currently impacted by petroleum, b) may become impacted by petroleum, c) has monitoring wells on it, or d) adjoins to property that fits in categories a), b), or c). 2. All available data should be used to estimate how long intrinsic remediation will take to restore the soil and groundwater to risk-based screening levels. These estimates may be derived by extrapolation of documented decreasing trends, or through calibration of scientific models using historical CoC and geochemical data. All input parameters and assumptions should be clearly identified. 3. The receptor survey should be verified and the local city or county authorities should be contacted for an update on the current applicable zoning and land use ordinances. A brief discussion of the findings should be included. 4. If the data supports that no unacceptable risk will result by leaving the CoC in place to naturally degrade during the estimated clean-up time frame, the report should recommend the termination of monitoring. VI. NO FURTHER ACTION DECISION A "No Further Action" decision may be issued by the Department if the concentration of each CoC is at or below the RBSL. The samples that support the decision should be: A. Collected from the location(s) deemed most likely to represent the worst case CoC; B. Analyzed for appropriate parameters by a laboratory certified in the state of South Carolina for those parameters; and C. Collected in accordance with industry standards for quality assurance and quality control. If a corrective action system was used, the "No Further Action" decision will only be issued after completion of a post-remediation monitoring program, which confirms that concentrations of each CoC remain below RBSL. VII. CONDITIONAL NO FURTHER ACTION DECISION Pursuant to The SUPERB Site Rehabilitation and Fund Access Regulations, R.61-98, a "Conditional No Further Action" decision can be granted once the following has been demonstrated: A. B. C. D. E. the SSTL have been met; the CoC have reached equilibrium or are not moving at a significant rate; concentrations of CoC are not increasing; no unacceptable risk to human health, safety, or the environment exists; and concentrations of CoC will not exceed RBSL at the exposure point or receptor.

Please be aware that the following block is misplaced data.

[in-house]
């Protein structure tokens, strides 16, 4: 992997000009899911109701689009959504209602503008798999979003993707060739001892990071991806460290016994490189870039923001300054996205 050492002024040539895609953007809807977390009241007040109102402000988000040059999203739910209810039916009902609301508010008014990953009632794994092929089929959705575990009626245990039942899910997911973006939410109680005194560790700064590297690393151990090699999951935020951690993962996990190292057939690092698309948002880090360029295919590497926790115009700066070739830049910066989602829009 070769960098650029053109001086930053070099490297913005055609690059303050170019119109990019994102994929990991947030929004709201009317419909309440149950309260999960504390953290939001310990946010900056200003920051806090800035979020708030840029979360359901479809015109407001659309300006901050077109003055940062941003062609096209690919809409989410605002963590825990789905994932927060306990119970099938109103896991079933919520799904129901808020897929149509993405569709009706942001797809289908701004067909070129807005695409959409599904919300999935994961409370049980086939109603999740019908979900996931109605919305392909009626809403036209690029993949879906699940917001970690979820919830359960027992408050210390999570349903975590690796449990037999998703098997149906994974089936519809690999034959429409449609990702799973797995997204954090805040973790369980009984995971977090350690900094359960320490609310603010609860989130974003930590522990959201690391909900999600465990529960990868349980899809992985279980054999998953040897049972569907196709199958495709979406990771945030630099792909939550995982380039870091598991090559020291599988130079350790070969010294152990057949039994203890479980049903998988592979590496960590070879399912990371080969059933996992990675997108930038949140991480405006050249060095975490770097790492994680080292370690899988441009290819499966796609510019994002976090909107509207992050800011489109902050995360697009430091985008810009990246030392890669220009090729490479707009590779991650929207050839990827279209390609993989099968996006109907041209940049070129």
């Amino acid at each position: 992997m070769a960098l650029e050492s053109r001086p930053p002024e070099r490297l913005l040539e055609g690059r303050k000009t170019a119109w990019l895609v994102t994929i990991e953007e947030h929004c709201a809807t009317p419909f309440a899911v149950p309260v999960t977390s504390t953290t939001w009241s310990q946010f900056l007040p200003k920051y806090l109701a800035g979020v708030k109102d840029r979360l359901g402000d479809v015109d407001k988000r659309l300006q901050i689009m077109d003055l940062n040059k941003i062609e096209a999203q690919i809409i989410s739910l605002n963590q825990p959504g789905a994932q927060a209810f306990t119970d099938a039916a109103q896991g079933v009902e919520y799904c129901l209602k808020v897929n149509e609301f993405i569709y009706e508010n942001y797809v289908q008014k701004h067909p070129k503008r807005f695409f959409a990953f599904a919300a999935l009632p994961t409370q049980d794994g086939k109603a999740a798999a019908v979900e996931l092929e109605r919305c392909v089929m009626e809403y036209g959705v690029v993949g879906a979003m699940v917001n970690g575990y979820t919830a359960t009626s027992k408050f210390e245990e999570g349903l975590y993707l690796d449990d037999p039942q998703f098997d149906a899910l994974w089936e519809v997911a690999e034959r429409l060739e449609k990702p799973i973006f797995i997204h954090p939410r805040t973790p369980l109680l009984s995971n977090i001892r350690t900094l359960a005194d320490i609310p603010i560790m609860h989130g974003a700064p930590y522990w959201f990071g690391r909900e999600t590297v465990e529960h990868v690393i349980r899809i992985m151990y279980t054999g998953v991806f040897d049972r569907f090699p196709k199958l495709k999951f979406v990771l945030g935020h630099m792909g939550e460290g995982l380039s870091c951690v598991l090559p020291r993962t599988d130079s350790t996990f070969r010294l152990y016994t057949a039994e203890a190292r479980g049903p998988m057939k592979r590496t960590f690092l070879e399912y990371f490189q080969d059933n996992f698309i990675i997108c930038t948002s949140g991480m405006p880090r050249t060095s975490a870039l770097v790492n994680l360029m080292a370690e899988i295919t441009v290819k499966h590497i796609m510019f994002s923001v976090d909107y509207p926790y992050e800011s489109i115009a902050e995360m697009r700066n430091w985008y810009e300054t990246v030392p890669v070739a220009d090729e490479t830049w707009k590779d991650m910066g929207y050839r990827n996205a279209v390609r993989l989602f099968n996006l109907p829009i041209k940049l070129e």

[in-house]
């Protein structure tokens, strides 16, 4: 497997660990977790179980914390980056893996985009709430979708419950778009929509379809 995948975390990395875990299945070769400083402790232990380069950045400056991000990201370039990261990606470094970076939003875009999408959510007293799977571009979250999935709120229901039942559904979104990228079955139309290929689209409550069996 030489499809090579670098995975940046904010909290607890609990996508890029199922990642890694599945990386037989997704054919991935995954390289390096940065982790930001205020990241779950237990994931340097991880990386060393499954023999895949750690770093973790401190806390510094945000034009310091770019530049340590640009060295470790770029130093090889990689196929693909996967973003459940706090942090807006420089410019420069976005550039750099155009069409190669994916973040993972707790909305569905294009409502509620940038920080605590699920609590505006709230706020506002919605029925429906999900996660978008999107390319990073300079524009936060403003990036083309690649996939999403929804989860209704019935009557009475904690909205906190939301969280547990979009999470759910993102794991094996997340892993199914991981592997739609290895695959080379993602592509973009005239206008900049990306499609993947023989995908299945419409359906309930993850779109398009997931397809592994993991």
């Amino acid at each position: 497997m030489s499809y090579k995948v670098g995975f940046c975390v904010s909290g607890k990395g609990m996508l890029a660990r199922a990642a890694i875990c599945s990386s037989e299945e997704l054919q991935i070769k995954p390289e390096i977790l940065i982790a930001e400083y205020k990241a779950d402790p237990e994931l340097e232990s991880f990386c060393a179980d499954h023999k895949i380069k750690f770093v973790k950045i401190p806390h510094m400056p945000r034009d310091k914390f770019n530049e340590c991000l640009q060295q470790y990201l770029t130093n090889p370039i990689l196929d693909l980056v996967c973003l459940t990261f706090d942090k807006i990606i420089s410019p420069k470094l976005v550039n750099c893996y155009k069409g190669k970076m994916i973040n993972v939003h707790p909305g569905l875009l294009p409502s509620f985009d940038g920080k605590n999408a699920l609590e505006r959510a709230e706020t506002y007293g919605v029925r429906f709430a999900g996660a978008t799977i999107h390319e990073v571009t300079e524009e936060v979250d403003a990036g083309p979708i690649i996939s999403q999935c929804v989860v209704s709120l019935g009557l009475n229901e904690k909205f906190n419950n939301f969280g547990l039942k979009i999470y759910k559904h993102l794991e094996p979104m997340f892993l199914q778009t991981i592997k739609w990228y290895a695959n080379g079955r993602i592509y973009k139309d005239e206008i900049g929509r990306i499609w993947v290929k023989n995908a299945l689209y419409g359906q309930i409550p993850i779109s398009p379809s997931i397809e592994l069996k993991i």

Prior to issuance of a "Conditional No Further Action" letter, the Department provides notice to the public to solicit comments and concerns. The method of notification is tailored in each situation to reach those members of the public directly and indirectly affected by the proposed decision. A "Conditional No Further Action" letter is based on site-specific conditions and the current and reasonably anticipated future use of the site. The letter will outline all land use assumptions and conditions at the time the decision is made. The Department will be notified by the underground storage tank owner or operator within 30 days of any changes in the listed assumptions or conditions so that the potential risk can be re-evaluated. Examples of assumptions or conditions that may be attached to a "Conditional No Further Action" letter include, but are not limited to:

A. The property is zoned for commercial use and should remain commercial in the future. B. Water wells are not currently installed in the impacted area and should not be installed in that area in the future. C. Local ordinance precludes the installation of potable wells. The Department maintains a Registry of Releases for all "Conditional No Further Action" decisions. The longitude and latitude from the Geodetic Information System , local tax map number, and street address of each closed conditional release is available at the Department's Freedom of Information office (803) 898-3882. If a person is later able to demonstrate all CoC are below the RBSL, then that person may request that the release be removed from the registry of releases and a "No Further Action" decision be issued by the Department. VIII. WELL ABANDONMENT Once the UST owner or operator is notified of a "No Further Action" or a "Conditional No Further Action" decision, abandonment of the monitoring wells is suggested to minimize the possibility of leakage of future spills into the groundwater aquifer. Abandonment shall be by a South Carolina certified well driller in accordance with the South Carolina Well Standards and Regulations, R.61-71. The UST owner or operator may also choose to keep these wells for future monitoring purposes. If this option is chosen, the UST owner or operator becomes responsible for the future maintenance and abandonment of the monitoring wells.